There are a lot of valid arguments against corn-based ethanol, but this isn’t one of them.

    Consuming energy presumably creates value for the person consuming it, or else he wouldn’t bother to consume it in the first place. (He may not be paying for all of the externalities, but that’s a different argument.)

    Whether or not the resource is versatile makes no difference as to whether it is worth using as energy. From a purely economic standpoint, if it was cheaper and easier to run your car on butterflies than it was to run it on oil, you’d get a net and head for the fields for your next fill up.

    As it turns out, humans had no logical problem using moving water to power their mills, transport their boats, and fill their bellies. Just so long as there is enough water to go around, the versatility of the resource is not a problem and more likely a benefit. By your standard, that would be some sort of lunacy, and the Dutch wouldn’t have existed at all.

    Why does corn ethanol need BOTH subsidies AND mandates? Because even with all those subsidies it can’t compete.

    Just because oil is cheaper and has a head start doesn’t necessarily make it better.

    The main argument against oil is that the consumer retail price that drives consumption doesn’t include all of the externalities, which effectively leads to overconsumption, which leads to current or future problems.

    So, for example, if we consume so much that we become vulnerable to being owned by the oil barons of the Middle East (who already aren’t our biggest fans) and set ourselves up for some political calamity down the road, we’ll have not covered that cost in today’s gallon of gas. Ditto with the guy who gets cancer 30 years from now or the kid who gets mowed down in a crosswalk because cheap oil fell into too many or the wrong hands.

    Again, using that argument, there would have been no Manhattan Project or ARPANET (which gave us the internet, and the chance to engage in virtual talk here at TTAC about the alleged uselessness of government), because there was no free market impetus to pay for it. Not a very good argument, because it fails to account for the fact that the short-term costs and risks that preclude a free-market solution from launching a product don’t necessarily lead to its failure once a foundation has been created by government that can support that product.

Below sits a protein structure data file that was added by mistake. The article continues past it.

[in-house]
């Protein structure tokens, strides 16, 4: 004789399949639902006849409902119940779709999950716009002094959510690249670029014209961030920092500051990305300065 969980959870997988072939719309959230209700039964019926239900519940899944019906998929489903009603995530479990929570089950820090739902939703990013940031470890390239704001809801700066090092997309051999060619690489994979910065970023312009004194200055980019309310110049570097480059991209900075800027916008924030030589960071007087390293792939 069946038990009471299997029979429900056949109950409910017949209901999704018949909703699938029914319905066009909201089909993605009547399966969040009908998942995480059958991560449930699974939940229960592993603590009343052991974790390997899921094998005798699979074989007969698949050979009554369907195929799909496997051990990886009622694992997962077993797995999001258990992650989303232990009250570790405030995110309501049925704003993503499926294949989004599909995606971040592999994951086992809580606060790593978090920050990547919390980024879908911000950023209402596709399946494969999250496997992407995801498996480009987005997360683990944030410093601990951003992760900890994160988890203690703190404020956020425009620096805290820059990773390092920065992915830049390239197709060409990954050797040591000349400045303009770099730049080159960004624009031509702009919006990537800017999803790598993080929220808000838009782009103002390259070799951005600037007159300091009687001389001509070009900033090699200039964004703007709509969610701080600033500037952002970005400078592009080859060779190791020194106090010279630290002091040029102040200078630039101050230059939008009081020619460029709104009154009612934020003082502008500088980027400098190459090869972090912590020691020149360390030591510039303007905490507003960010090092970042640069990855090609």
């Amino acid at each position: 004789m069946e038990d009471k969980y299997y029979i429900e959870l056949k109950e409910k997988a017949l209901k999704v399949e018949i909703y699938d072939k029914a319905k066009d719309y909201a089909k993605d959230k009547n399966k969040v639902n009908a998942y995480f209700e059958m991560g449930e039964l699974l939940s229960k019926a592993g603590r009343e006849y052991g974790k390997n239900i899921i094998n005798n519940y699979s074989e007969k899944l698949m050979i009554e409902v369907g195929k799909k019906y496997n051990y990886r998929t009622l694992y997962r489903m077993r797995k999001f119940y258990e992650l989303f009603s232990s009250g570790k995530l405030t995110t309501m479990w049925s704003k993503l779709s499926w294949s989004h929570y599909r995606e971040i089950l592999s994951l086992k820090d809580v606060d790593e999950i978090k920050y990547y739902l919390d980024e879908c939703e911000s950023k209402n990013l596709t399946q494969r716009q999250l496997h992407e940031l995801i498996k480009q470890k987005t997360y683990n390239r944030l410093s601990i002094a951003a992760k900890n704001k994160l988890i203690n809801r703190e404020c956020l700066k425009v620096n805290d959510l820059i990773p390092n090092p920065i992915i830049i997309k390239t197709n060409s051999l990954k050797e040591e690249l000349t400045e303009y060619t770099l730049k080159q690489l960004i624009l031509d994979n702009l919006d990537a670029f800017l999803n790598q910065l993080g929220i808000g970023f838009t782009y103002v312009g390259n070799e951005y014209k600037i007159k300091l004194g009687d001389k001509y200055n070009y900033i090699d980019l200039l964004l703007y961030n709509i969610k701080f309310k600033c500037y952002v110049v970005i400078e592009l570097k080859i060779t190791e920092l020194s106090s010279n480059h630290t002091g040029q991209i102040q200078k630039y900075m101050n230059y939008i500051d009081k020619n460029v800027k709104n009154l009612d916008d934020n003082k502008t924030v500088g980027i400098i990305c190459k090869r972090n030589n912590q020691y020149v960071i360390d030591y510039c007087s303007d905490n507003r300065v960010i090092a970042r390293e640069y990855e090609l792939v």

The better argument against ethanol is that you can’t make nearly enough of it. Take the amount of spare arable land we have and grow whatever you want on it to make fuel, and you just won’t end up with a lot of fuel.

    The US uses so much energy already that we can’t introduce a crop that will ever keep up, ever. (There isn’t enough Chinese restaurant waste, either, so no biodiesel paradise is in our future.) We just use too much, and we can’t grow our way out of it, no matter what. It would make sense to try if we could, but since we can’t, it’s a waste of money to pretend that we ever could.

  • avatar
    gusplus

    When will M10 be permitted to be mixed into my brownies to help me cope with this shit?

  • avatar

    After losing two, no, three Jet Ski carbs, one motorcycle and one snow blower to gas o horror, I want to know to whom I send the bills for repair.

    Now that gas is $3 or less a gal, this makes no sense, and is energy-negative.

    I so wish I could get ‘real gas’ here in NY.

  • avatar
    brush

    That report by the CSIRO is an interesting read. from what I can gather, ethanol from wood is the best for the enviroment, slightly changes performance and range (economy), but hits longevity, reliability and perceved drivability. All this from E20 blend, will these result be magnified by 85% ethanol?

  • avatar
    George B

    I’m neutral regarding ethanol fuel if it can compete on a price per BTU basis with gasoline. Not much interested in paying corn farmers to convert land, rainfall, sunlight, and perfectly good diesel fuel into food and then paying ADM to make food into ethanol, but I’d be willing to deal with ethanol fuel material compatability issues if it was ever cheap and unsubsidized.

    The alternative fuel process to watch is carbon to syngas followed by syngas to liquid fuel. It’s currently too expensive, but at least it scales up. The US has large quantities of cheap low quality coal to make into syngas.

    Syngas: http://en.wikipedia.org/wiki/Syngas
    Fischer-Tropsch Process: http://en.wikipedia.org/wiki/Fischer-Tropsch
    Coskata process: http://www.coskata.com/Process.asp

  • avatar
    GS650G

    E10 is to gasoline what 3.2 beer is to ale. When you see that yellow sticker your paying more money for less energy under the presumption of saving the environment, starving out the arabs, or some other cause.

    How did we allow ourselves to get into this mess?

    More to the point, we mandated MTBE by law in 1990 for certain areas only to outlaw it because alarm bells were rang over groundwater contamination. OK, fair enough but what about the waste water from ethanol production? Or the unbelievable amount of water consumed to make it? Does mixing corn with tax dollars make it all right?

  • avatar
    Robstar

    I was under the impression that most (all?) places in chicago were already at E10 to E15. I want to know why gas here is 2.40-2.75 for premium again if I’m not getting real gasoline…?

  • avatar
    Engineer

    There are a lot of valid arguments against corn-based ethanol, but this isn’t one of them. Consuming energy presumably creates value for the person consuming it, or else he wouldn’t bother to consume it in the first place. (He may not be paying for all of the externalities, but that’s a different argument.)